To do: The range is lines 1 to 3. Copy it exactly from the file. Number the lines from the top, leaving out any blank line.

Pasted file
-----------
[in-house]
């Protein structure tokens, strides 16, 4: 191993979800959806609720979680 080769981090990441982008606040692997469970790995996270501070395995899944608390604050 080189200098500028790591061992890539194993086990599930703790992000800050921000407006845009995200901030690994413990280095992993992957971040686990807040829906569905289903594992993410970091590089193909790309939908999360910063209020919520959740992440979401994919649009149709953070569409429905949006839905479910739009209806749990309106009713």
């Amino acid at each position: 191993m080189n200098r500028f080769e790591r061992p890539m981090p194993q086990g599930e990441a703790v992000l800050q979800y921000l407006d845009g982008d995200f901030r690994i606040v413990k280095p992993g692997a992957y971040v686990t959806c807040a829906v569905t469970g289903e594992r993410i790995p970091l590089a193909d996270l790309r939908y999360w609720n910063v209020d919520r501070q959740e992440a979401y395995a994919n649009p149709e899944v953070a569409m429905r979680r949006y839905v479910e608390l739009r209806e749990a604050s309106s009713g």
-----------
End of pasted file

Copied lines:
[in-house]
């Protein structure tokens, strides 16, 4: 191993979800959806609720979680 080769981090990441982008606040692997469970790995996270501070395995899944608390604050 080189200098500028790591061992890539194993086990599930703790992000800050921000407006845009995200901030690994413990280095992993992957971040686990807040829906569905289903594992993410970091590089193909790309939908999360910063209020919520959740992440979401994919649009149709953070569409429905949006839905479910739009209806749990309106009713």
């Amino acid at each position: 191993m080189n200098r500028f080769e790591r061992p890539m981090p194993q086990g599930e990441a703790v992000l800050q979800y921000l407006d845009g982008d995200f901030r690994i606040v413990k280095p992993g692997a992957y971040v686990t959806c807040a829906v569905t469970g289903e594992r993410i790995p970091l590089a193909d996270l790309r939908y999360w609720n910063v209020d919520r501070q959740e992440a979401y395995a994919n649009p149709e899944v953070a569409m429905r979680r949006y839905v479910e608390l739009r209806e749990a604050s309106s009713g």